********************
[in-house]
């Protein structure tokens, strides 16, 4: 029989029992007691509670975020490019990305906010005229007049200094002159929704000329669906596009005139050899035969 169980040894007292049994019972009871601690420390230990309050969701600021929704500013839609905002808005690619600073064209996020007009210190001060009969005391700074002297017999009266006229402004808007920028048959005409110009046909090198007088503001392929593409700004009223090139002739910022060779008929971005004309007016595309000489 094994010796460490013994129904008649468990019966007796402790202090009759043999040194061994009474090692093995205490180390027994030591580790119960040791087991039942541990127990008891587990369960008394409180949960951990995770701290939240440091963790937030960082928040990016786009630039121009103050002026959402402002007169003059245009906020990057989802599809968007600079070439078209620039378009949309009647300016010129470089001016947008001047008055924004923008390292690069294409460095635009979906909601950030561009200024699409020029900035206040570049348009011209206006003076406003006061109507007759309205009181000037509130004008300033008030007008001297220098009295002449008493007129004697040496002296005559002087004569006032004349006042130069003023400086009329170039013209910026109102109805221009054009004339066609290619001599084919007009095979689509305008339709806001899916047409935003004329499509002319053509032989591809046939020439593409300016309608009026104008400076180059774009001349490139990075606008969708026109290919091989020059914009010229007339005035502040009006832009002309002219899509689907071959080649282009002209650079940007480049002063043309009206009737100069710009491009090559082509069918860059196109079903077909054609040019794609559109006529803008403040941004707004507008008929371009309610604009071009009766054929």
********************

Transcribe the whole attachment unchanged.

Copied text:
[in-house]
């Protein structure tokens, strides 16, 4: 029989029992007691509670975020490019990305906010005229007049200094002159929704000329669906596009005139050899035969 169980040894007292049994019972009871601690420390230990309050969701600021929704500013839609905002808005690619600073064209996020007009210190001060009969005391700074002297017999009266006229402004808007920028048959005409110009046909090198007088503001392929593409700004009223090139002739910022060779008929971005004309007016595309000489 094994010796460490013994129904008649468990019966007796402790202090009759043999040194061994009474090692093995205490180390027994030591580790119960040791087991039942541990127990008891587990369960008394409180949960951990995770701290939240440091963790937030960082928040990016786009630039121009103050002026959402402002007169003059245009906020990057989802599809968007600079070439078209620039378009949309009647300016010129470089001016947008001047008055924004923008390292690069294409460095635009979906909601950030561009200024699409020029900035206040570049348009011209206006003076406003006061109507007759309205009181000037509130004008300033008030007008001297220098009295002449008493007129004697040496002296005559002087004569006032004349006042130069003023400086009329170039013209910026109102109805221009054009004339066609290619001599084919007009095979689509305008339709806001899916047409935003004329499509002319053509032989591809046939020439593409300016309608009026104008400076180059774009001349490139990075606008969708026109290919091989020059914009010229007339005035502040009006832009002309002219899509689907071959080649282009002209650079940007480049002063043309009206009737100069710009491009090559082509069918860059196109079903077909054609040019794609559109006529803008403040941004707004507008008929371009309610604009071009009766054929």